Boris Johnson rules out making misogyny a hate crime

Boris Johnson rules out making misogyny a hate crime saying there is ‘abundant’ existing laws that should be enforced to tackle violence against women

  • Boris Johnson brushes off calls to make misogyny a recognised hate crime 
  • The PM argued ‘abundance’ of existing legislation should be better enforced 
  • He vowed to make domestic violence and rape the ‘number one issue’ he tackles
  • His comments come amid brewing national row regarding women’s safety in the wake of high-profile, violent attacks on Sarah Everard and Sabina Nessa by men
  • Home Secretary Priti Patel announced inquiry into ‘systematic police failures’ 

Boris Johnson has brushed off calls to formally recognise misogyny as a hate crime, instead arguing the ‘abundance’ of existing laws should be better enforced rather than new legislation brought in. 

The Prime Minister has vowed to make domestic violence and rape the ‘number one issue’ he tackles within policing, and said the way police and criminal justice system currently handles violent crimes against women was ‘just not working’.  

His comments come amid a brewing national row over women’s safety, with thousands sharing their experiences of feeling unsafe on streets, parks and other public areas in Britain.

The Met Police’s Wayne Couzens, 48, murdered Sarah Everard after using Covid laws to stage a fake arrest and kidnap the 33-year-old as she walked along a street in Clapham in March. The disgraced officer was given a life sentence at the Old Bailey.

Mr Johnson added the ‘anger over Ms Everard’s murder is a symptom’ of a ‘wider frustration that people feel’. 

Asked if he believed misogyny should be a hate crime, Mr Johnson told BBC Breakfast: ‘I think that what we should do is prosecute people for the crimes we have on the statute book.

‘That is what I am focused on. To be perfectly honest, if you widen the scope of what you ask the police to do, you will just increase the problem.

‘What you need to do is get the police to focus on the very real crimes, the very real feeling of injustice and betrayal that many people feel.’

Boris Johnson has brushed off calls to formally recognise misogyny as a hate crime, instead arguing the ‘abundance’ of existing laws should be better enforced rather than new legislation brought in

Home Secretary Priti Patel ‘s announced an independent inquiry into the ‘systematic failures’ that allowed Wayne Couzens to serve as a Met police officer and murder Sarah Everard 

Mr Johnson also backed the recruitment of more female police officers as a potential solution to change institutional cultures within police forces. 

The issue of violence against women has been thrust into the limelight in the wake of the high-profile, violent attacks on Sarah Everard and Sabina Nessa by men.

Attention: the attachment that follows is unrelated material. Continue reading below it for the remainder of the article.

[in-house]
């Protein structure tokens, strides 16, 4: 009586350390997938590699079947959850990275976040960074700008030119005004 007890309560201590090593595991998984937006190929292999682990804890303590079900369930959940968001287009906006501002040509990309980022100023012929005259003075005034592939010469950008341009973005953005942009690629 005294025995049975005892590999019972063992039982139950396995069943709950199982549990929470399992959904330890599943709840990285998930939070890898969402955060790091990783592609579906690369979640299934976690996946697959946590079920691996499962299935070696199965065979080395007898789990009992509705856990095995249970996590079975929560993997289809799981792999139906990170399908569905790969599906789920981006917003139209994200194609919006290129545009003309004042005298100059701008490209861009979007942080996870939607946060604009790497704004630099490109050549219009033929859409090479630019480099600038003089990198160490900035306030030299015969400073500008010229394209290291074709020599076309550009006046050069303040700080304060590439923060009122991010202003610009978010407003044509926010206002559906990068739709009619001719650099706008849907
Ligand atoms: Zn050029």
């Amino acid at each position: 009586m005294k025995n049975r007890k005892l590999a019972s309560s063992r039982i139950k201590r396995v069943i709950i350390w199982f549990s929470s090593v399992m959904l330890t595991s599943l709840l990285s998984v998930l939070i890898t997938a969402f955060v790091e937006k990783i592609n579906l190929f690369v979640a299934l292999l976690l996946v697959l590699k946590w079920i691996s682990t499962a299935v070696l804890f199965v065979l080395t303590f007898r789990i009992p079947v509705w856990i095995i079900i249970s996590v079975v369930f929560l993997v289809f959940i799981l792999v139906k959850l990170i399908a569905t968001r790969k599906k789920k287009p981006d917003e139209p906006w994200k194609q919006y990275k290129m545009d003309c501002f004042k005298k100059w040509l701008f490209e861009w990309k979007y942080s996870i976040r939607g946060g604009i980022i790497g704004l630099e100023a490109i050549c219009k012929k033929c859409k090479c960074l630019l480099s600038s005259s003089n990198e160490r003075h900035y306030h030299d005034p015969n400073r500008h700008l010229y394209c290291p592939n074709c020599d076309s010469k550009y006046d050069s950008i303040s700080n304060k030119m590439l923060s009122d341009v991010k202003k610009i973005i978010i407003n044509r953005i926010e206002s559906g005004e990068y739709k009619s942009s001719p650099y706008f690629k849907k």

Today, Home Secretary Priti Patel’s announced an independent inquiry into the ‘systematic failures’ that allowed Wayne Couzens to serve as a Met police officer and murder Ms Everard. 

It also comes just weeks after primary school teacher Sabina Nessa, 28, was killed as she walked through Cator Park in Kidbrooke, south-east London, on her way to meet a friend on September 17.  

11 police units, including Nottinghamshire, North Yorkshire, Avon and Somerset, have adopted misogyny or gender as a form of hate crime for recording purposes, but dozens of other forces are yet to do so.

Associate Professor Loretta Trickett, of Nottingham Law School, co-authored a report which analysed levels of misogyny and hate crime two years after the policy was brought in by Nottinghamshire Police.

She said: ‘Boris Johnson’s comments display an unwillingness to listen to women’s experiences and to recognise that crimes against women are driven by misogyny.

The PM’s comments comes after Ms Everard, 33, was murdered by policeman Wayne Couzens, 48, in Clapham, London in March

Sabina Nessa, 28, originally from Bedfordshire. Ms Nessa was killed as she walked through Cator Park in Kidbrooke, south-east London, on her way to meet a friend on September 17

‘Indeed, there is a key difference between men who abuse women and men that do not and that is the misogynistic attitudes of the former.

‘By having misogyny as a hate crime, you recognise that crimes against women are informed by hostility towards women as a social group and that they are experienced by women as hostile acts.’

She added: ‘The fact that our Prime Minister does not see the relevance of misogyny to violence against women and girls is deeply troubling.’

Campaigners have long argued that prejudice against women is a ‘root cause’ of gender-based violence and have called for it to be officially recognised as a hate crime in English and Welsh courts. 

Currently, hate crimes in England and Wales are specifically based on an individual’s race, religion, disabilities, gender identity or sexual orientation.  

MPs have been lobbying to make misogyny a hate crime over the past few months.

The chairman of the Commons Justice Committee, the Tory MP, Sir Bob Neill, said last week that the Government should consider making misogyny a hate crime in the same way that racism was following the Macpherson Inquiry into the killing of Stephen Lawrence.

In July, Liberal Democrat MP Wera Hobhouse told the House of Commons that the Police, Crime, Sentencing and Courts Bill should ‘enshrine misogyny as a hate crime’ during a debate on the prospective legislation.

The Bill, which contains a wide-ranging raft of measures aimed at overhauling the criminal justice system, is currently making its way through the House of Lords.

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